Kevin Rushforth kevin.rushforth at oracle.com
Mon Mar 17 17:03:30 UTC 2014

```I'm sure Jim could word this better, but here goes...

Opacity and alpha are mostly used interchangeably. Whether the range is
expressed as a normalized value [0.0,1.0] or an 8-bit pixel value
[0,255], the meaning is the same. A value of 0 means that the color is
completely transparent. When using the default SRC_OVER blend equation,
a pixel with this color will have no effect. A value of 1.0 (if using a
normalized value) or 255 (if using an 8-bit integer value) means that
the color is fully opaque. When using the default SRC_OVER blend
equation, a pixel with this color will overwrite whatever is underneath it.

Perhaps Tom is thinking of "transparency" which, if we were to have such
an attribute, would be defined as (1.0-opacity).

-- Kevin

Jasper Potts wrote:
> My understanding is alpha and opacity are same just different range.
>
> Opacity is 0.0 to 1.0
> Alpha is 0 to 255
>
> Jim or Kevin will be authority on this.
>
> Jasper
>
>
>> On Mar 16, 2014, at 5:55 AM, Tom Schindl <tom.schindl at bestsolution.at> wrote:
>>
>> Hi,
>>
>> Maybe I'm completely wrong but to me it looks like the opacity I get
>>
>> If not mistaken the relation between alpha and opacity is expressed with:
>>
>> opacity = (255 - alpha) / 255.0
>>
>> which means:
>>
>> opacity 0 => alpha 255
>> opacity 1 => alpha 0
>>
>> Running the following programm on a gif
>>
>>
>>> public class OpacityBug extends Application {
>>>
>>>    @Override
>>>    public void start(Stage primaryStage) throws Exception {
>>>        Image image = new Image(getClass().getResourceAsStream("methpri_obj.gif"));
>>>        int width = (int) image.getWidth();
>>>        int height = (int) image.getHeight();
>>>
>>>        for (int x = width - 1; x >= 0; x--) {
>>>            for (int y = height - 1; y >= 0; y--) {
>>>                int argb = reader.getArgb(x, y);
>>>                int alphaArgb = (argb >> 24) & 0xFF;
>>>                Color color = reader.getColor(x, y);
>>>                double opacity = color.getOpacity();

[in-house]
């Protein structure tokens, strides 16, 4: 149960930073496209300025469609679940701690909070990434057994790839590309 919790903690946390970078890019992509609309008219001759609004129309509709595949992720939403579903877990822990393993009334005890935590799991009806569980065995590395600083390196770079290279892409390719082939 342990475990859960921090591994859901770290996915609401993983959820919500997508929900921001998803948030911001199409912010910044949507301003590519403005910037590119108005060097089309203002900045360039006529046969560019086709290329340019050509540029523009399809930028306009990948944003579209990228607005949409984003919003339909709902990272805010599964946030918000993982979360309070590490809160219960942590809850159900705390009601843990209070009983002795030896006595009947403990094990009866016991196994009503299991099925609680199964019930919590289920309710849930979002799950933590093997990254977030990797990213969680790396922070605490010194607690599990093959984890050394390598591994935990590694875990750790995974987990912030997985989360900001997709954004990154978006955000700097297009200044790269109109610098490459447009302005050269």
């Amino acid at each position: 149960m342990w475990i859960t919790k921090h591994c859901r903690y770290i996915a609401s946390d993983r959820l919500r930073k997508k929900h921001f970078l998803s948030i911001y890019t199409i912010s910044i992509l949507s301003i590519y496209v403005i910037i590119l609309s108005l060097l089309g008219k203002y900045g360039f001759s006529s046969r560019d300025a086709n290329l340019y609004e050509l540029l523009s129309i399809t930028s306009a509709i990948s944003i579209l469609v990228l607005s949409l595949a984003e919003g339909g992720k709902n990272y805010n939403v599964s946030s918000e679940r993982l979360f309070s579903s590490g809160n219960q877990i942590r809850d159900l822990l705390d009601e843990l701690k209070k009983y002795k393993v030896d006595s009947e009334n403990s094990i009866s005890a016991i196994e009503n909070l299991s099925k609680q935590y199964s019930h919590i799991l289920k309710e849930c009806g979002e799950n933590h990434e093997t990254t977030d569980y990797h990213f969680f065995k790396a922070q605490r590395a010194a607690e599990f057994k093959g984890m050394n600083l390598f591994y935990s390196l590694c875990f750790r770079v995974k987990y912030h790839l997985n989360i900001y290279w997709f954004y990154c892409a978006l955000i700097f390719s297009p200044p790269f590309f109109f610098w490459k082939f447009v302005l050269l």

>>>                System.err.println(x+","+y + " => alpha: " +  alphaArgb + " op: " + opacity + " op-alpha: " + opacityToAlpha(opacity) + " color: " + color);
>>>            }
>>>        }
>>>    }
>>>
>>>
>>>    private static int opacityToAlpha(double opacity) {
>>>        return (int)Math.round((((opacity * 255.0) - 255) * -1));
>>>    }
>>>
>>>    public static void main(String[] args) {
>>>        Application.launch(args);
>>>    }
>>> }
>>>
>> produces and output like:
>> 15,15 => alpha: 0 op: 0.0 op-alpha: 255 color: 0x00000000
>>
>> which to my understanding is wrong. The argb value is correct (if
>> compared to the image because the pixel at 15,15 is fully transparent)
>> but then the the opacity should be 1.0 but is the opposite.
>>
>> Looking at the code in Image I see:
>>
>>> @Override
>>>                public Color getColor(int x, int y) {
>>>                    int argb = getArgb(x, y);
>>>                    int a = argb >>> 24;
>>>                    int r = (argb >> 16) & 0xff;
>>>                    int g = (argb >>  8) & 0xff;
>>>                    int b = (argb      ) & 0xff;
>>>                    return Color.rgb(r, g, b, a / 255.0);
>>>                }
>>>
>> which means that:
>> a) my formula from the above is wrong
>> b) or there's the bug because it should be
>>   return Color.rgb(r, g, b, (255 - a) / 255.0);
>>
>> May I also suggest to add get a
>> - Color.argb(int r,int g,int b,int alpha)
>> maybe it is just me but I'm so much more used to alpha than opacity that
>> I always have to look it up when i need it.
>>
>> Tom
>>
```